Deadly distractions won’t be tolerated in Maryland.
The law, which takes effect Oct. 1, means distracted drivers who kill or seriously injure others through their negligence are faced with a year’s incarceration and a $5,000 fine. In addition, 12 points will be assessed vs. the driver’s license.
The driver who slammed into the family car and killed Jake Owen was fined $1,000, convicted of a pair of traffic offenses. He was using his cell phone and going more than 60 mph without hitting the brakes.
Jake’s parents and siblings watched Gov. Martin O’Malley sign the legislation into law.
Owen’s mother, Susan, calls electronic device use “the new drunk driving.”
“No call or text is is more important than someone’s life,” she says.
More than six months ago, Maryland made electronic distracted driving a primary offense, allowing police to stop and cite offenders. Previously, they needed to witness another violation to issue a ticket. Almost 15,000 drivers were cited for texting or handheld cell phone use since Oct. 1, the District Court of Maryland said.
The Senate and House sent Jake’s Law (as House Bill 1212) to the governor April 7. He signed it a week later. The legislation was the result of a conference committee, brought in to resolve differences between the House and Senate versions.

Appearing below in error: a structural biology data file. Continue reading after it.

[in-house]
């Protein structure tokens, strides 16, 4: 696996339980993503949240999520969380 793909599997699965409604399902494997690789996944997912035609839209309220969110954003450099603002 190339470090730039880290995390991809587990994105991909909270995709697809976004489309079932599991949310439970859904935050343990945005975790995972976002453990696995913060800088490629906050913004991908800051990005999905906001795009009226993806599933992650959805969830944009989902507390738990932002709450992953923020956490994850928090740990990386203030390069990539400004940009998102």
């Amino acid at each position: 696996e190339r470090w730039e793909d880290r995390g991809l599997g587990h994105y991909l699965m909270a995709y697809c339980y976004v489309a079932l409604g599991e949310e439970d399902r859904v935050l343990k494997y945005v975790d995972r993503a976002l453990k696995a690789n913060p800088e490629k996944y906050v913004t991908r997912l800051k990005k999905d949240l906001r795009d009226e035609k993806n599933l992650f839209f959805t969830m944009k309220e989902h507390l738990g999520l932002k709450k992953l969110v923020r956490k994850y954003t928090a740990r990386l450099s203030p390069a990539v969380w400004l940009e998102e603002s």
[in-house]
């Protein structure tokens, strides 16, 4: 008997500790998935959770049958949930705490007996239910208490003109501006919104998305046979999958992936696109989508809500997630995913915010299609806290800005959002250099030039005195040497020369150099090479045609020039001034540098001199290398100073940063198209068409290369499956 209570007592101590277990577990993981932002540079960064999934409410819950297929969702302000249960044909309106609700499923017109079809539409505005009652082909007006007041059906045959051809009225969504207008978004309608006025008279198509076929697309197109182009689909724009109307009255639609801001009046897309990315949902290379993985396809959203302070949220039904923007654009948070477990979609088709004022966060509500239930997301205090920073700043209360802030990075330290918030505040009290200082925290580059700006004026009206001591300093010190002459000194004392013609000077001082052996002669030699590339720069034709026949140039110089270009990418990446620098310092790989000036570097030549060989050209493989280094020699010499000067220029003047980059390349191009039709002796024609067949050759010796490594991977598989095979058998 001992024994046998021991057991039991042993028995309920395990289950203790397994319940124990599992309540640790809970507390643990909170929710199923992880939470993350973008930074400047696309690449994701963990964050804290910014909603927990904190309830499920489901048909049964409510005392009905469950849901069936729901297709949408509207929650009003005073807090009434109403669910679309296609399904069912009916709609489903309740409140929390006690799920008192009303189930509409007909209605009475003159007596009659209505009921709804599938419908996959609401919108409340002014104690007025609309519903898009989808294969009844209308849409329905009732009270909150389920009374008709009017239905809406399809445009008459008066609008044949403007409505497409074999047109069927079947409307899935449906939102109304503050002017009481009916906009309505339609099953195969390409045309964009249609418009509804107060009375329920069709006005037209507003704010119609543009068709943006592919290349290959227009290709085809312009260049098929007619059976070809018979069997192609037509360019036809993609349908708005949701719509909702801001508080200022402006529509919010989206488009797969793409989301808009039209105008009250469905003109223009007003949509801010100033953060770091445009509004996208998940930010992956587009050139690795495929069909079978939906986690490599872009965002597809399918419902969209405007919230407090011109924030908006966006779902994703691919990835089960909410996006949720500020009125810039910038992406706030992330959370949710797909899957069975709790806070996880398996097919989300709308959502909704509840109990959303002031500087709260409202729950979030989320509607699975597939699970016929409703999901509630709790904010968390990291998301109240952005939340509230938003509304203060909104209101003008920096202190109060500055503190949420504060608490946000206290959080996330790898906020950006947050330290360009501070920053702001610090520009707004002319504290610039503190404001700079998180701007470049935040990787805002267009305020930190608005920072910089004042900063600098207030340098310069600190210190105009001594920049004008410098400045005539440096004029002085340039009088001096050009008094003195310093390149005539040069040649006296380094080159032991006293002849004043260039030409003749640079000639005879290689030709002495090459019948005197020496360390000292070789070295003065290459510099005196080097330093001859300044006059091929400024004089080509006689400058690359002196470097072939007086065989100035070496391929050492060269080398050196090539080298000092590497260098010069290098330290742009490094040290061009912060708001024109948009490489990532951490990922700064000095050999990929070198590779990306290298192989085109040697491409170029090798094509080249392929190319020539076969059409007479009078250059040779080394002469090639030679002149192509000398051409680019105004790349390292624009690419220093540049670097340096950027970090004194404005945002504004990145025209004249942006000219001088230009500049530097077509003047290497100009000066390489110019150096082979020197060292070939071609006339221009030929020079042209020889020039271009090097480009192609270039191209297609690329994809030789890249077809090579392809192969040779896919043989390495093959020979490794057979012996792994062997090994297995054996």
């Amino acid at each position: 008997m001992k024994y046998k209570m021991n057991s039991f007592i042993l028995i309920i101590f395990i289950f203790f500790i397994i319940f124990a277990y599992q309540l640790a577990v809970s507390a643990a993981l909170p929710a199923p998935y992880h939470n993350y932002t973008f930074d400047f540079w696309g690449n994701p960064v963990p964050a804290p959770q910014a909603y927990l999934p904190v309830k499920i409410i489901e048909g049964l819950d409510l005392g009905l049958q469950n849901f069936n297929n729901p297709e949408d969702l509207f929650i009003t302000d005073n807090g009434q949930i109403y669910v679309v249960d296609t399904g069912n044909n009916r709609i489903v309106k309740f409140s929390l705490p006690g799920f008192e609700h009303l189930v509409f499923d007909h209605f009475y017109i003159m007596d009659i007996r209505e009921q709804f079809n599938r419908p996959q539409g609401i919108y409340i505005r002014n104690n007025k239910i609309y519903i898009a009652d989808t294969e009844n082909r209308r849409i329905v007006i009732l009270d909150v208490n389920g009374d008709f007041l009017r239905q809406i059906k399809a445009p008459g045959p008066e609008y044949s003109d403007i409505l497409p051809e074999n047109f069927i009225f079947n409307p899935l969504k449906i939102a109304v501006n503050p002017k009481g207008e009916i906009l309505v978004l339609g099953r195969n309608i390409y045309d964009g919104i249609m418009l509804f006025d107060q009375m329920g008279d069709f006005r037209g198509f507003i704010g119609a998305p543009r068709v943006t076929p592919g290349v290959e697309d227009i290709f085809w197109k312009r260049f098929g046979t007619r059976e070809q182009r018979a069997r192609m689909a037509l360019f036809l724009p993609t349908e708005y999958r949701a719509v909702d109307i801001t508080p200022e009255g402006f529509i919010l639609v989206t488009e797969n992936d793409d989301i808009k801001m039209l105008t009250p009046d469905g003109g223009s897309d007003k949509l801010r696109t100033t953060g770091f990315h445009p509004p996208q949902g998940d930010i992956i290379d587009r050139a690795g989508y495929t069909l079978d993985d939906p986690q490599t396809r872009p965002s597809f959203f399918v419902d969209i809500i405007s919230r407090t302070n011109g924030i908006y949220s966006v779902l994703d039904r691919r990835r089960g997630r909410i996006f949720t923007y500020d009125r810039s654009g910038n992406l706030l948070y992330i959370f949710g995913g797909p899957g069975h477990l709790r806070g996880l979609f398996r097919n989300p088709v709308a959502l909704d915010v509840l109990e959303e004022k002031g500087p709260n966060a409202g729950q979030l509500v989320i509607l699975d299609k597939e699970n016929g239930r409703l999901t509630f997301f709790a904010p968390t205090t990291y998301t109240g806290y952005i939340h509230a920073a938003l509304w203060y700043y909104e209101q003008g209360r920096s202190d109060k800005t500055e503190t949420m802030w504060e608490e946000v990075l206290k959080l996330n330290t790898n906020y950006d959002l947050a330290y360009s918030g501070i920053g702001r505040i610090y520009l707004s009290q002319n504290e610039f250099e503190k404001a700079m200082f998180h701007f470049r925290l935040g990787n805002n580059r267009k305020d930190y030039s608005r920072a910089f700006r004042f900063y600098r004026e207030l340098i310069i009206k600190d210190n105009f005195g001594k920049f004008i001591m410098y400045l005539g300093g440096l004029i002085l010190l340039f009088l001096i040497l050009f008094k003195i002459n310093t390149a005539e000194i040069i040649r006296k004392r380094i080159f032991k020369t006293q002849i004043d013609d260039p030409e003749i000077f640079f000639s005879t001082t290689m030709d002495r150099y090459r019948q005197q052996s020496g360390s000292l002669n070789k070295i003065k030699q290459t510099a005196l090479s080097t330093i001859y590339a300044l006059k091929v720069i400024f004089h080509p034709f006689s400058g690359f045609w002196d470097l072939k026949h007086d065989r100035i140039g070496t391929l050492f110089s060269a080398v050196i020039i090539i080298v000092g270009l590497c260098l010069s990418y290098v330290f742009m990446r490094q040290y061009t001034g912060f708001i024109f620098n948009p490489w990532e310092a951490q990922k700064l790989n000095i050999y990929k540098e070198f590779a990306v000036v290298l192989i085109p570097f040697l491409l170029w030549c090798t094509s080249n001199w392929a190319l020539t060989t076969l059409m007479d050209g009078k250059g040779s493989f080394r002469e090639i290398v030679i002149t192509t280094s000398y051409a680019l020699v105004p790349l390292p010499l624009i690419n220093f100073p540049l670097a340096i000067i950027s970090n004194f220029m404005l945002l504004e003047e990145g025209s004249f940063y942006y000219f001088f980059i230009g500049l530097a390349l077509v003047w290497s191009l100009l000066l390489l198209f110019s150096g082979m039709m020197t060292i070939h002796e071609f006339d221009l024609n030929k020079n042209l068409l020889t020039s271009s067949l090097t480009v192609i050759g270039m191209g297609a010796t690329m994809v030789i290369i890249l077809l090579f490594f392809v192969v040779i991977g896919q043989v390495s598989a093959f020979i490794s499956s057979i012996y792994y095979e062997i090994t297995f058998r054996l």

Lawmakers struggled with provisions that required suspected violators to surrender cell phone data to police. The American Civil Liberties Union protested that language, and it was removed from the Act. The ACLU opposed the clause that would require drivers in serious accidents to provide police with their phone numbers, service provider identity and email accounts.
Delegate Luke Clippinger, author of the law, is a neighbor of the family who lost their 5-year-old to a distracted driver.
“If you’re in your car and … you’re paying no attention to what’s going on around you because you’ve got the time to text or Facebook, and you take somebody’s life or cause bodily harm, there should be a criminal penalty,” the legislator said.